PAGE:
The committee ladies accosted us at the gates and threw down an ultimatum. Apparently our plot needed weeding and weeding quick. We had 3 days.
They then told us that we had won the best new comers award – no congratulations implied.
Apparently we were now in the running for best new comers in the whole of Croydon. The committee had seemed slightly pre-occupied by the pan-Croydon allotment competition for a few weeks. A fancy new pergola has been erected by the entrance and bee hives have been introduced into a tiny corner.
Everyone has been instructed to tidy up and now it was our turn. All eyes on our plot.
We thanked them in shame and scooted off to de-weed our flower bed.
In the privacy of our own plot we allowed a little smugness to sneak through. Lynn insisted that it must have been her onions what done it while I maintain that it can only be the peaches of wonder.
Here’s a quick tour of our award winning plot.
Here’s a quick whizz around the plot on a hot day in May.
The peaches are coming on a treat, the spuds bounced back from the frost check, beans are ready for the risotto and the fox is getting cheeky.
We decided to show mercy to our remaining forks by building raised beds in the concrete zone and filling them with the soft crumbly mound of compost piled high in the Clampett’s yard section of the plot.
Lynn spent the best part of two days trying to clear this area of unmentionable cruddiness. Hundreds of decaying carrier bags billowed up like a detritus confetti shower when the grim piles of stained carpet were hauled away.
The strawberries were collected from around the plot, pretty much the only surviving plants from the previous tenant. They are temporarily in situ, awaiting arrival of the fruit trees and weed suppressant fabric when they will go back in for good.
The whole nasty little job brightened our lives somewhat when the second depressing mound was cleared to reveal this stash of treats. We’ve got Victorian edging stones and classy looking paving slabs just waiting to transform our plot into something very special. What a find!
I’ve already gone mad with my seed catalogues and can see my completely frivolous purchase of three assorted crowns of rhubarb sitting quite at home in a geometric bed of terracotta tiles.
I’ve started digging in the second bed and it was considerably easier than expected. It was clumpy clay soil but at least I could get my fork in and out without requiring a trip to Homebase with my receipt.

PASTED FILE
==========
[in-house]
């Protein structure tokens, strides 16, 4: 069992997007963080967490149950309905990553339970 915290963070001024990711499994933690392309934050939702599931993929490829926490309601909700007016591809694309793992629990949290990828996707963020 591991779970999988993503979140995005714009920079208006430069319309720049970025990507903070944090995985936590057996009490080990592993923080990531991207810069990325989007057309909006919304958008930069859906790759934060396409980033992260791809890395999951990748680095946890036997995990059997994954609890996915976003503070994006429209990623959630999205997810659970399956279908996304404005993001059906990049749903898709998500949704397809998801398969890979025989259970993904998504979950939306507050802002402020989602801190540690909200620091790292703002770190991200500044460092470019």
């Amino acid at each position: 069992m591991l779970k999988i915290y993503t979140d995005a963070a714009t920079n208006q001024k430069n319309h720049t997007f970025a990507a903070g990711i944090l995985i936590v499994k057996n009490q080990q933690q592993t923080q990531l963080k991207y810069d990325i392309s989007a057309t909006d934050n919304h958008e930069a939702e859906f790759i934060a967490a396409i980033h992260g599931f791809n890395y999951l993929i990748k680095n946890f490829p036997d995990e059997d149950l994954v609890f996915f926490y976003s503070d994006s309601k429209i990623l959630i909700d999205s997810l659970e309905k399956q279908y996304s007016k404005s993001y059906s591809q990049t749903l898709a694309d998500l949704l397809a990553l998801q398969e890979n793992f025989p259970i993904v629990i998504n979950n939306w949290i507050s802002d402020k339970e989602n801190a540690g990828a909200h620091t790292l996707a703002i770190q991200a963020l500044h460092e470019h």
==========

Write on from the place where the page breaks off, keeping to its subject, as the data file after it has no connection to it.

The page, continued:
Two rows of garlic have gone in and maybe the broad beans will join them next week.
The results of 3 weekends labouring are mapped out on the images below, top row showing the view from the bottom of the plot and the bottom row shows the top down view:
We went to examine a vacant plot last week and came away having signed on the dotted line. I see before me a winter of heavy digging in an attempt to tame yet another South West London allotment.
It’s only two years ago that I took over the plot at North Sheen. That plot was in a fair old state but the wonderfully light soil conditions meant that I was able to make impressive improvements day by day. This new plot is based on heavy clay soil so no doubt our rewards will be considerably slower.
It’s quite an exciting time, daunting but full of promise. The fresh start is an ideal time to have a complete re-plan. I’ve listed all the veg that the kids are prepared to eat, added a few of our favourites and armed with a spreadsheet and a measuring tape, I ought to be able to make a highly productive strip. Planning isn’t one of my strong points though, within the space of 5 minutes I managed to order the same seed from two different catalogues – I’ll have to extend the leek bed.
Here are the initial photos from our first visit, it’s a long thin plot of 5 rods. We can’t actually start work before the 1st October, which effectively means that D-Day is set for Saturday. I better book the massage session now.
Most of this months pictures were the result of one weekend’s endeavours.
A two pronged assault during a sunny break in the middle of the month proved to be an excellent opportunity for pulling the plot together.
Weeds were pulled, beans were planted and my resident constructionist re-built last years rather poorly looking greenhouse. The plot looks like a growing environment once again!
Here’s an almost wordless month in pictures update. I’m so far behind that I’m cramming 3 months into one mosaic and as I didn’t seem to make it to the plot much in those first 3 months, there isn’t a lot to say.
Life dried off a little for December and I managed to get down to the plot quite a few times.
The grotty dark nights resulted in a couple of torchlit digging sessions but I also found myself shamed into a day of weeding after passing by on the train and noticing the big blocks off lush green weeds where the onions were supposed to be thriving.
The chard is still dazzling passers by with its jazzy, party coloured, stems. I think the pink is particularly fetching but the orange doesn’t seem to withstand the frost as well as the other shades.
There’s been quite a lot of frost already which has probably sweetened up my swedes and done wonders for the brussels. The bracing wind doesn’t have a lot going for it though, it has shredded my polythene greenhouse and although I’ve patched it up and folded it away in the shed, I don’t hold out much hope for it lasting another season. I hope Wilkinsons survive the economic downturn at least until the summer, so that I can buy another one.
The wind also lifted a big patch of felt off my shed roof but fortunately Lynn is a roofer par excellence and shimmied up on top and sorted the job out with style. Given the number of nails used, there is not a chance that it will be shifting again, it’ll stand up to hurricane Katrina should it need to.